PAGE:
Totals                        $ 568,388       $ 427,735       $ 90,994       $ 49,659

      Force Account Labor - AHA used force account labor to perform Comprehensive Grant
      improvement and routine maintenance repairs. However, AHA charged the total cost to the
      Comprehensive Grant program.

      Furthermore, AHA did not obtain HUD approval to use force account labor. HUD approval
      was required because AHA was not both an overall high performer and a modernization high
      performer under PHMAP. Accordingly, we questioned the total costs charged to the
      Comprehensive Grant program.

      Salaries - AHA improperly charged the Comprehensive Grant program for salaries for non-
      program staff and miscellaneous expenses. AHA charged the housing program for the salaries
      of six kitchen workers who were not included in the budget and for the salaries of three workers
      who were paid more than the budgeted rates. Further, AHA did not properly allocate salaries
      among benefiting programs. For instance, AHA charged 100 percent of the salaries for the
      coordinators of its Drug Elimination Grant and Comprehensive Grant programs to the respective
      programs. However, according to the two coordinators they spent most of their time
      performing AHA housing duties. AHA did not require the coordinators or the other staff to
      maintain time and attendance records to support how they actually spent their time.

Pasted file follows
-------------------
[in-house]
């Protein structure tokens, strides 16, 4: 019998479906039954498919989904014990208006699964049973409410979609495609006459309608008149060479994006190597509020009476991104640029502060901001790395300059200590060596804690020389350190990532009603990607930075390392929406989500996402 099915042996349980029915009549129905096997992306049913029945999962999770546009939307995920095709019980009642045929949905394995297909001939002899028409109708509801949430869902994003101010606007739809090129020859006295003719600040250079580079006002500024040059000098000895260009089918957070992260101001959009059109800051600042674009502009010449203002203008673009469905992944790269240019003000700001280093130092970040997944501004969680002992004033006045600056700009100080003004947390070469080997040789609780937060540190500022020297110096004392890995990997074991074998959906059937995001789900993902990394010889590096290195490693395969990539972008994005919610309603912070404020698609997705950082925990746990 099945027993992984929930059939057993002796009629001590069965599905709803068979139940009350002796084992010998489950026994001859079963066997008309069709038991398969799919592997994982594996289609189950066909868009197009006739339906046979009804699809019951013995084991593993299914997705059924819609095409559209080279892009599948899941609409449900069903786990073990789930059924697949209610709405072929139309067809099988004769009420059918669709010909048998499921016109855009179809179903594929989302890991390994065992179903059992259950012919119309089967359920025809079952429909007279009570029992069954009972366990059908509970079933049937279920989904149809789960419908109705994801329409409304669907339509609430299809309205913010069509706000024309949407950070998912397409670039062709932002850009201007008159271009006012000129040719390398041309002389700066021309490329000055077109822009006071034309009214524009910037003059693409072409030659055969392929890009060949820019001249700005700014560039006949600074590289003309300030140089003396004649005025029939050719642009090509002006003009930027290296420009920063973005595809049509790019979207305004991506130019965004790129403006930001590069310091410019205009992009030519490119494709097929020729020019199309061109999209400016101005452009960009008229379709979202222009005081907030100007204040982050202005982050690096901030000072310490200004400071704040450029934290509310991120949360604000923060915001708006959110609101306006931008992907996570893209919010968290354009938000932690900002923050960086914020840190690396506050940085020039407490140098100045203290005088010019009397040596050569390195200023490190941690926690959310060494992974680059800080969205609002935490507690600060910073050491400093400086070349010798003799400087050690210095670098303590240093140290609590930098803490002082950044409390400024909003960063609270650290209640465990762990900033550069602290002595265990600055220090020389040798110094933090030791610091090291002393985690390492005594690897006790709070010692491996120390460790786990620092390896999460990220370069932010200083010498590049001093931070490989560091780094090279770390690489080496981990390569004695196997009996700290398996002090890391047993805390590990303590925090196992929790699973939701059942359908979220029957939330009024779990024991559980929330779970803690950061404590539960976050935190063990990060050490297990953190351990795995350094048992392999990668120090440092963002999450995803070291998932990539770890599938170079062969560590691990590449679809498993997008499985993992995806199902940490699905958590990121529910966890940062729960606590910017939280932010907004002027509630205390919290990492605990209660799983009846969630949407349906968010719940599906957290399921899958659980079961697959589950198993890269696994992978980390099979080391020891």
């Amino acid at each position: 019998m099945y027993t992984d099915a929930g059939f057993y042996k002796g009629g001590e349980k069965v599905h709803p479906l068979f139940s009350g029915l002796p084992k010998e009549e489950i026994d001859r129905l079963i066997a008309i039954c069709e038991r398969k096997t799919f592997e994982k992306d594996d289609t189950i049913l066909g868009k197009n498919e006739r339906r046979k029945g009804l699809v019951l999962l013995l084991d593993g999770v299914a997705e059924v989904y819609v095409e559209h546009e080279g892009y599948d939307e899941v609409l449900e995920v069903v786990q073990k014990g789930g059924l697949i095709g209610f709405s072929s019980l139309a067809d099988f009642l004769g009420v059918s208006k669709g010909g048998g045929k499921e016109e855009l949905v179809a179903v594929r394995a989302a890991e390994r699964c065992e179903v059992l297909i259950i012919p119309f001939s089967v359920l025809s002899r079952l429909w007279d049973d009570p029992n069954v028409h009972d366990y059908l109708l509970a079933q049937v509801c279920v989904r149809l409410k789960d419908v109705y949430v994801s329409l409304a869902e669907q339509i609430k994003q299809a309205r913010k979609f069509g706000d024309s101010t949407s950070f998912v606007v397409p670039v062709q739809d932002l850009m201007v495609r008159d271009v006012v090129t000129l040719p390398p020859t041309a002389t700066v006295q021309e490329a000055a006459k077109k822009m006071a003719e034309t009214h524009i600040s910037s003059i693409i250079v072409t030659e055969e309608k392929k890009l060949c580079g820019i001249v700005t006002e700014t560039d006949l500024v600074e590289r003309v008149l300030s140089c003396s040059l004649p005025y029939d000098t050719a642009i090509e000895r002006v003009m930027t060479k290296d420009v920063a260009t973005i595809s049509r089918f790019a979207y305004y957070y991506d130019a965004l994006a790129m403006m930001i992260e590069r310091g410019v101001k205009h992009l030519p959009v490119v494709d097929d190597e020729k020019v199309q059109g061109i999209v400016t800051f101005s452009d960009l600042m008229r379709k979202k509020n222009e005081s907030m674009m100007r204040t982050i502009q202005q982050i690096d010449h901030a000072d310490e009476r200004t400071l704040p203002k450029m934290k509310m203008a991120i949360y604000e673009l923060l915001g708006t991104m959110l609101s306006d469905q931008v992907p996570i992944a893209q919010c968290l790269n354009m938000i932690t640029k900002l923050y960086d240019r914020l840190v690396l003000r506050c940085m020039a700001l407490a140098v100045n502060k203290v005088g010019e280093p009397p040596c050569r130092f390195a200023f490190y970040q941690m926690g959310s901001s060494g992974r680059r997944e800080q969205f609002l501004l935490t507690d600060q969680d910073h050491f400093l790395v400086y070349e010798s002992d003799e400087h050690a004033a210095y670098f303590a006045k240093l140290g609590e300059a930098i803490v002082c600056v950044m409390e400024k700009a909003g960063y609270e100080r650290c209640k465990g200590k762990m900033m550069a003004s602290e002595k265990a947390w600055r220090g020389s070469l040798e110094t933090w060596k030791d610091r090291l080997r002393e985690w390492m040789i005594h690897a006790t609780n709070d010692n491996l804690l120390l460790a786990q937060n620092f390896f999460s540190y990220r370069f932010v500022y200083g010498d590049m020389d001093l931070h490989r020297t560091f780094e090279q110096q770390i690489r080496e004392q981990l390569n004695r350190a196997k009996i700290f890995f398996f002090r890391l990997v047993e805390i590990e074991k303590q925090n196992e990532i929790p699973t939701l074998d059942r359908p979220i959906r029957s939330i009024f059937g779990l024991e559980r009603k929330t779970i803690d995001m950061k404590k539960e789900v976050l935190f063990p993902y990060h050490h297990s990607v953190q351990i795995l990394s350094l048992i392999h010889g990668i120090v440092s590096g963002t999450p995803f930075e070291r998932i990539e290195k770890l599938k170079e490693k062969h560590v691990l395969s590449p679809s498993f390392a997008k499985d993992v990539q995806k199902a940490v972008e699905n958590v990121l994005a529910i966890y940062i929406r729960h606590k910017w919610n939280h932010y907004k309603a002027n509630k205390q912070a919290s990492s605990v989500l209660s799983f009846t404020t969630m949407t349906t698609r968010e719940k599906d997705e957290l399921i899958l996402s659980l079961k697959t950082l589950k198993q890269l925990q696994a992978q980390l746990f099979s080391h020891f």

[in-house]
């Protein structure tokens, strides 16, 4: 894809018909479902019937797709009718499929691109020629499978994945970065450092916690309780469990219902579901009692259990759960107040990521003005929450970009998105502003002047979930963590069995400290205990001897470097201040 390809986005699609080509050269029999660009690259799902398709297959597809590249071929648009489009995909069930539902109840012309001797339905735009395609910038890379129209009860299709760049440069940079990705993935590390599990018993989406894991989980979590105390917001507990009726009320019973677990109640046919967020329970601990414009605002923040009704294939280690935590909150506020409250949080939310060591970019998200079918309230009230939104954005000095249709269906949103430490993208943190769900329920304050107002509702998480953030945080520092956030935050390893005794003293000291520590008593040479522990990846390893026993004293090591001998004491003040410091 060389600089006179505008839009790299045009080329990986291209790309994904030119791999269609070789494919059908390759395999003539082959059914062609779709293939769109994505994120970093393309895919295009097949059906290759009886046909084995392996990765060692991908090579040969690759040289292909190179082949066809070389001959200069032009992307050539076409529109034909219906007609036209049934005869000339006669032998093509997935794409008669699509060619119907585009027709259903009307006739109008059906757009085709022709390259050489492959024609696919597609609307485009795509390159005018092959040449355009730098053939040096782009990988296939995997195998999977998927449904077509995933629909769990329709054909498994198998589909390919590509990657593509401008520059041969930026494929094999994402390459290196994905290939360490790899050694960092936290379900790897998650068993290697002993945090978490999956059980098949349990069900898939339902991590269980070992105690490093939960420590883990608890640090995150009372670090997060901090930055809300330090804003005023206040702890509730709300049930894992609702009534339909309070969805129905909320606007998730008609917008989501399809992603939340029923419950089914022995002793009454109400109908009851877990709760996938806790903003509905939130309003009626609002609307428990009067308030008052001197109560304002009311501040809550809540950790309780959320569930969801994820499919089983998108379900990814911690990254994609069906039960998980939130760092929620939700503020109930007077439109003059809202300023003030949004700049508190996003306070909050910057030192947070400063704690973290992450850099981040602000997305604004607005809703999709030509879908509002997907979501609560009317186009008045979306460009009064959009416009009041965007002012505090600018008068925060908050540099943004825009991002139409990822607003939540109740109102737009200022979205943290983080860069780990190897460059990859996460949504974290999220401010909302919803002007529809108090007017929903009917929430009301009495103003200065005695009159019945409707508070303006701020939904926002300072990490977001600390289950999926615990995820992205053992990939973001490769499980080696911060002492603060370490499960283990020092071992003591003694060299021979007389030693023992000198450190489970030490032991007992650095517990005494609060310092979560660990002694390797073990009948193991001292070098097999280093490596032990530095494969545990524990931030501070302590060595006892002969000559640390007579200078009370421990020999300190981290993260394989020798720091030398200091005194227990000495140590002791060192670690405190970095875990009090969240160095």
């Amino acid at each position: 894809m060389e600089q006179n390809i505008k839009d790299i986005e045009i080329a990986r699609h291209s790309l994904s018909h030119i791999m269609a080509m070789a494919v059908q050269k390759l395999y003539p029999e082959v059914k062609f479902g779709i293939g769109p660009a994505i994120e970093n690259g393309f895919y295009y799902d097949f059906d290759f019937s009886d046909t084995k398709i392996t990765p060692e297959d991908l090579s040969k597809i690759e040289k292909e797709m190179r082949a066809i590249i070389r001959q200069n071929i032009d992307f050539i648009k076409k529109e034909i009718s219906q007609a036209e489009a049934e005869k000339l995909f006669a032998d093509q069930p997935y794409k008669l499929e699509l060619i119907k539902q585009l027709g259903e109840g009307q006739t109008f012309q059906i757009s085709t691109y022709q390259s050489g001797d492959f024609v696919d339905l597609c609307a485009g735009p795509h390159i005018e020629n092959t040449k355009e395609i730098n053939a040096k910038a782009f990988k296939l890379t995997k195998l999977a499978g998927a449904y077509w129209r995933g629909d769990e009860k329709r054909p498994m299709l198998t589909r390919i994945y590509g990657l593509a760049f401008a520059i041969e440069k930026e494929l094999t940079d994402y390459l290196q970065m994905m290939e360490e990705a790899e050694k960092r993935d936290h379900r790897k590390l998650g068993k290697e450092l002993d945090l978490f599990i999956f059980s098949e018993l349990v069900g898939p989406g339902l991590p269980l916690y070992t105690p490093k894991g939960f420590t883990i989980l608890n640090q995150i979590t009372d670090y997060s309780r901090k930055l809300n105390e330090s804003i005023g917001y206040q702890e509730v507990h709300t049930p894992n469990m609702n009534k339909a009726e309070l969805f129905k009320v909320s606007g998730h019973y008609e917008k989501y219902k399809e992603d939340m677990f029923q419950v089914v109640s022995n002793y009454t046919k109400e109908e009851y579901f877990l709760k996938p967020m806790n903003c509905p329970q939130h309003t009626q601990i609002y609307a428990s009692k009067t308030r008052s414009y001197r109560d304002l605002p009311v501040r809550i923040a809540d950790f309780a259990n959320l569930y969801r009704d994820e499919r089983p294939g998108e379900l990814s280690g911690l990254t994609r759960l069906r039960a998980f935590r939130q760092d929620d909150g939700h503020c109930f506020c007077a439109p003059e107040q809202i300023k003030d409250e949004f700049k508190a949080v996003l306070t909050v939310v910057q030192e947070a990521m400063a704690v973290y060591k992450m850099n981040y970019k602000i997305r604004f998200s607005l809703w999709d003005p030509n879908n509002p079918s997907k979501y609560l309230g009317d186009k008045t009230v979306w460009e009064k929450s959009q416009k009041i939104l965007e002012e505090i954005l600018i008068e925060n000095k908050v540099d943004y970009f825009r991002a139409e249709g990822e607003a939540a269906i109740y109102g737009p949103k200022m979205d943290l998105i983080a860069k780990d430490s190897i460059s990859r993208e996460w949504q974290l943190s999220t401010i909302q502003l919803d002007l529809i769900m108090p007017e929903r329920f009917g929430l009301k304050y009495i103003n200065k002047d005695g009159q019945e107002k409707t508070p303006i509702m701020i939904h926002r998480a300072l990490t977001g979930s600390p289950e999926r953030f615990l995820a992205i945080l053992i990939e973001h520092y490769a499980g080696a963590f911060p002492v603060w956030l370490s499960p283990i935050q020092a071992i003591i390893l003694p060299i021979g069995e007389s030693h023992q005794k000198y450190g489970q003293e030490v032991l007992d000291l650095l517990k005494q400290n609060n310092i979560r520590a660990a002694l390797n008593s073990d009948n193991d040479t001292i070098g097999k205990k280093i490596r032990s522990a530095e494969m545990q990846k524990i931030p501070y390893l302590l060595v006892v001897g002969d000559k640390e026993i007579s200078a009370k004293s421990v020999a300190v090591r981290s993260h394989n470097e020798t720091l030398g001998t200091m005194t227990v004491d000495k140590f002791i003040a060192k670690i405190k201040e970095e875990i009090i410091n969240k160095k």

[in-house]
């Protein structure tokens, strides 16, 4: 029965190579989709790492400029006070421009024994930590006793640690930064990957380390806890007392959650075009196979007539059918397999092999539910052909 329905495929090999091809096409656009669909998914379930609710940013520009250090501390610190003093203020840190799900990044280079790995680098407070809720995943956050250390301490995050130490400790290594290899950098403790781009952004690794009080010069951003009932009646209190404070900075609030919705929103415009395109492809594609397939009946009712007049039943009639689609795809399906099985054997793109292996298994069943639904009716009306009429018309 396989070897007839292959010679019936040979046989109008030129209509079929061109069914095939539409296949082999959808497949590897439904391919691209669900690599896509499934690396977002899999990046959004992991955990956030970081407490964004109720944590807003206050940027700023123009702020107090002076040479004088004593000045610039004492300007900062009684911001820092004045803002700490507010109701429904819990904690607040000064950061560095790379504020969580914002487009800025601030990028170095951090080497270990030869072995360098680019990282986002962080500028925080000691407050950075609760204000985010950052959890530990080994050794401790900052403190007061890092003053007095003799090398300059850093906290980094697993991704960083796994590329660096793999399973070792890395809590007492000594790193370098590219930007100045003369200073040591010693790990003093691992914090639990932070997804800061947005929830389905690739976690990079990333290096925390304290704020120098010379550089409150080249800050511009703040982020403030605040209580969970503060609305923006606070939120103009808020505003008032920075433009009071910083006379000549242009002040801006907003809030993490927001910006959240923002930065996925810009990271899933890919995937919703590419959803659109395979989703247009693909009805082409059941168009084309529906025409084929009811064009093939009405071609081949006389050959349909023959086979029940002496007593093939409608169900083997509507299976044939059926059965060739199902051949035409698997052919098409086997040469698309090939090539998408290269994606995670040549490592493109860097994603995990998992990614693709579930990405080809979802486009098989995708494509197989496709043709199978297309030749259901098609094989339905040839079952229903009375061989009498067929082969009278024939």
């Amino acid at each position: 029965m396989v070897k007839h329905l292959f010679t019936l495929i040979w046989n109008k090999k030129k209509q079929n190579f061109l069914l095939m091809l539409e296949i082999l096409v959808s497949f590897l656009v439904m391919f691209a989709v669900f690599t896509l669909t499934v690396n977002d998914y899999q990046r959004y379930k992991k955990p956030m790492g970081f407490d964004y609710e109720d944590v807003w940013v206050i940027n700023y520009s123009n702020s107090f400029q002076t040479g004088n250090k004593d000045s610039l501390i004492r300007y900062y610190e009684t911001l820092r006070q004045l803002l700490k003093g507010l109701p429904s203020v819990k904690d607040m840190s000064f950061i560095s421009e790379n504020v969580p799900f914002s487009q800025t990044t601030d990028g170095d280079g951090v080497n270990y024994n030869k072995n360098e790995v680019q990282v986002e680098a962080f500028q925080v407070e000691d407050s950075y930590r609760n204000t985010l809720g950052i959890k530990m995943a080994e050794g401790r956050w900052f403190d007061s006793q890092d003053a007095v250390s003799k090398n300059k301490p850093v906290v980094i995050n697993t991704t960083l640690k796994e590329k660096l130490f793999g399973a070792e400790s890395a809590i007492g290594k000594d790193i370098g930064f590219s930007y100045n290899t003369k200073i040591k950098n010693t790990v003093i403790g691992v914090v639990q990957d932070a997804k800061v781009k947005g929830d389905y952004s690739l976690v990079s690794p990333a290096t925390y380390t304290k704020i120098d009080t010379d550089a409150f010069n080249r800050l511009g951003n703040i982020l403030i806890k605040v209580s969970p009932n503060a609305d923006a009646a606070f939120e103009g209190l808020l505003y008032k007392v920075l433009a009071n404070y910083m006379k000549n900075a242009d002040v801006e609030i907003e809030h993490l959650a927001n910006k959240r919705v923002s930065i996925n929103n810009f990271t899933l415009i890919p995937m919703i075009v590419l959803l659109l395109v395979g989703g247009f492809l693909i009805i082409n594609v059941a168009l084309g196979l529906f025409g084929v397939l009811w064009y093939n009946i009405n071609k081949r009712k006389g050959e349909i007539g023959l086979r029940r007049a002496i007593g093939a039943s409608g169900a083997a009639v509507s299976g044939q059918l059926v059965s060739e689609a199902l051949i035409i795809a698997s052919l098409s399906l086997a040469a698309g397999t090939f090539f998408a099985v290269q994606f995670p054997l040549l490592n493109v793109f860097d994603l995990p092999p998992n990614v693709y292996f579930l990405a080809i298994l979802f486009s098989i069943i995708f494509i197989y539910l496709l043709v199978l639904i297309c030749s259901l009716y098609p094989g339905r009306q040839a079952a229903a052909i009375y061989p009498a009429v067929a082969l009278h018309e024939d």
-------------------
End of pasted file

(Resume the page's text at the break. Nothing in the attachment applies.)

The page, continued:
Consultant A The consultant was paid for Comprehensive Grant services which he did not
      perform. The ED could not explain why he paid the consultant to: (1) monitor the effectiveness
      of the program, (2) report on program improvement opportunities, and (3) establish program
      benchmark and performance indicators, even though he knew the consultant did not perform this
      work. The consultant was also paid for Drug Elimination Grant services which were not clearly
      defined in the contract (See Finding 3).

      Consultant B - Payments to the consultant were not supported by invoices.


      Travel Costs - We questioned all travel charged to the Comprehensive Grant program. The
      program budget did not contain funds for travel. We examined $27,104 and determined that
      $17,662 of the amount was not necessary and reasonable and $8,712 was not supported by
      proper source documents. The $17,662 consisted of $7,776 for a weekend Board retreat at St.
      Simon's Island; $8,774 for two trips to Washington D.C.; and $1,112 for a trip to Pine
      Mountain, Georgia.

      Other - Other unsupported amounts included:

           $31,398 transferred by an inadequately supported journal voucher between accounts.

           $15,104 for payments to the local police department for budgeted services which were not
           covered by an executed contract.

           $16,350 paid to Consultant A for the preparation of various applications for funding. AHA
           did not document the procurement process followed (Finding 3) and we could not readily
           determine if the amounts paid were reasonable.

           $8,339 for fringe benefits in excess of the approved budget.

           $1,644 paid for travel which was not supported by expense vouchers or source documents.

           $300 for cellular phone services charged to the wrong grant.


Article IV, Section 422, of the ACC states that the local authority shall not, without the approval of the
Government, obtain, from any source whatsoever, any loan in connection with the projects other than
those specifically provided for under the contract. 24 CFR Part 85.20 states that recipients shall
maintain effective control and accountability for all grant cash and assure that it is used solely for